FTX’s Bankman-Fried Finally Charged For Fraud

The former CEO and founder of cryptocurrency exchange FTX, Samuel Bankman-Fried, was charged with financial crimes on Tuesday. Allegedly, he deceived customers and investors in order to gain a profit and he played a central role in FTX’s collapse, which was worth billions.

Before he was arrested, Bankman-Fried hid in his luxury Bahamas villa. He is expected to be extradited to the U.S., although the timing of the extradition request is unclear.

In 2019, Bankman-Fried allegedly devised an elaborate scheme for defrauding FTX’s customers and investors. In addition to making lavish real estate purchases and large political donations, he diverted the company’s money to his crypto hedge fund, Alameda Research.

On Monday, Bankman-Fried was arrested at the request of the U.S. government. He was charged with eight crimes on Tuesday, ranging from wire fraud to money laundering to conspiracy to commit fraud. A criminal charge was also filed against Bankman Fried for illegal campaign contributions. The charges could result in a maximum penalty of 115 years.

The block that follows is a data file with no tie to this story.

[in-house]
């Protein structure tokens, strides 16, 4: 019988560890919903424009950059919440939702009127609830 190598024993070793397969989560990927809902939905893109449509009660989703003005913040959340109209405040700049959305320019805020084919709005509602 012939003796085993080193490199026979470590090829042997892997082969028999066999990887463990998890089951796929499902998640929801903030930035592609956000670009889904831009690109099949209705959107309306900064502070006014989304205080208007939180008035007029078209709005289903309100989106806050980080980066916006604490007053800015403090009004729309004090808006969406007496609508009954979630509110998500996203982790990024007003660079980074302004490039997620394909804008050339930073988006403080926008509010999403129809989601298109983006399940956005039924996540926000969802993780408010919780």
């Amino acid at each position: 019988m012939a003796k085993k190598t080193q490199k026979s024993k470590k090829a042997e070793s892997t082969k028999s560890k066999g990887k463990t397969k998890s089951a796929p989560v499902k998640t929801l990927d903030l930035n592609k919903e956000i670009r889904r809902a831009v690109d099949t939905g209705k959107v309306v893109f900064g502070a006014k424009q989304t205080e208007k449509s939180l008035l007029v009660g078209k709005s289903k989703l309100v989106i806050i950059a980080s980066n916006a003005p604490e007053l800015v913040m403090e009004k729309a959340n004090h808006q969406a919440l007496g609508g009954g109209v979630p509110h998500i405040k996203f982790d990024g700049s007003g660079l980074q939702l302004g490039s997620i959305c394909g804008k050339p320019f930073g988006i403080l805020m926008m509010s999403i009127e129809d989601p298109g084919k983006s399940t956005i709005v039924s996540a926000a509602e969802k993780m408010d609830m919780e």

When FTX ran out of money Nov. 11, it filed for bankruptcy. As a result, Bankman-Fried’s dominance in the cryptocurrency industry he helped create has crumbled.

Before he went bankrupt, Bankman-Fried was regarded by many in Washington and on Wall Street as a digital currency guru. A net worth of $26.5 billion made him one of the world’s wealthiest people. He built FTX into the second-largest cryptocurrency exchange in the world and he donated millions to mostly left-leaning political causes and Democratic campaigns.

His success came crashing down last month when reports questioned FTX’s balance sheet. When customers wanted to withdraw billions of dollars, FTX couldn’t deliver — their money was gone.

Prosecutors said Bankman-Fried was a flight risk and should be held without bail. He is likely to request a formal hearing for extradition.

Bankman-Fried has been indicted on top of civil charges announced by the Securities and Exchange Commission and Commodity Futures Trading Commission on Tuesday. According to the SEC, Bankman-Fried defrauded investors and used their money to buy real estate for himself and his family.

Authorities said they’ll try to recoup any money that Bankman-Fried got from the scheme.